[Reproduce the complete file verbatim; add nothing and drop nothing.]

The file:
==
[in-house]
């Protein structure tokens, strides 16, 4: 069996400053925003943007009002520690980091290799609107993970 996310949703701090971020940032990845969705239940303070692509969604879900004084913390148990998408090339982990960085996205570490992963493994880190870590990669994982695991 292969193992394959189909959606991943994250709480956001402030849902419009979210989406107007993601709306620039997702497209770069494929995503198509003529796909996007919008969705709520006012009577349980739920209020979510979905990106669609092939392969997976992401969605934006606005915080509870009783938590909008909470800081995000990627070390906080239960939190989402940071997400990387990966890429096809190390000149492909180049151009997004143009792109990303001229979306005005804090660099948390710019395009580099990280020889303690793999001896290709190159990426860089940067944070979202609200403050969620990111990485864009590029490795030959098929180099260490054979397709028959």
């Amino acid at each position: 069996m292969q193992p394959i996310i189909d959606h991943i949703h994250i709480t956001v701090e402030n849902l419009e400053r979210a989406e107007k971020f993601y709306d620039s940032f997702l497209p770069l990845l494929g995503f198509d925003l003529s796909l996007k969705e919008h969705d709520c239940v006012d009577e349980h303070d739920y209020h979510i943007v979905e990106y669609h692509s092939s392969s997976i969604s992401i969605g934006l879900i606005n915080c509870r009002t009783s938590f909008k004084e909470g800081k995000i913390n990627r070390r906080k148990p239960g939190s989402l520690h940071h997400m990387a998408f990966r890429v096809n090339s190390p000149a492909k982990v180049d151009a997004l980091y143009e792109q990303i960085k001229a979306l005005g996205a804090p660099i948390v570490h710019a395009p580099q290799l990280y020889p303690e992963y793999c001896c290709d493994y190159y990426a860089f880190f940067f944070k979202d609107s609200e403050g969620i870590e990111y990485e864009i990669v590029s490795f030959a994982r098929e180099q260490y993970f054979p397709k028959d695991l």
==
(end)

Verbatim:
[in-house]
């Protein structure tokens, strides 16, 4: 069996400053925003943007009002520690980091290799609107993970 996310949703701090971020940032990845969705239940303070692509969604879900004084913390148990998408090339982990960085996205570490992963493994880190870590990669994982695991 292969193992394959189909959606991943994250709480956001402030849902419009979210989406107007993601709306620039997702497209770069494929995503198509003529796909996007919008969705709520006012009577349980739920209020979510979905990106669609092939392969997976992401969605934006606005915080509870009783938590909008909470800081995000990627070390906080239960939190989402940071997400990387990966890429096809190390000149492909180049151009997004143009792109990303001229979306005005804090660099948390710019395009580099990280020889303690793999001896290709190159990426860089940067944070979202609200403050969620990111990485864009590029490795030959098929180099260490054979397709028959």
């Amino acid at each position: 069996m292969q193992p394959i996310i189909d959606h991943i949703h994250i709480t956001v701090e402030n849902l419009e400053r979210a989406e107007k971020f993601y709306d620039s940032f997702l497209p770069l990845l494929g995503f198509d925003l003529s796909l996007k969705e919008h969705d709520c239940v006012d009577e349980h303070d739920y209020h979510i943007v979905e990106y669609h692509s092939s392969s997976i969604s992401i969605g934006l879900i606005n915080c509870r009002t009783s938590f909008k004084e909470g800081k995000i913390n990627r070390r906080k148990p239960g939190s989402l520690h940071h997400m990387a998408f990966r890429v096809n090339s190390p000149a492909k982990v180049d151009a997004l980091y143009e792109q990303i960085k001229a979306l005005g996205a804090p660099i948390v570490h710019a395009p580099q290799l990280y020889p303690e992963y793999c001896c290709d493994y190159y990426a860089f880190f940067f944070k979202d609107s609200e403050g969620i870590e990111y990485e864009i990669v590029s490795f030959a994982r098929e180099q260490y993970f054979p397709k028959d695991l």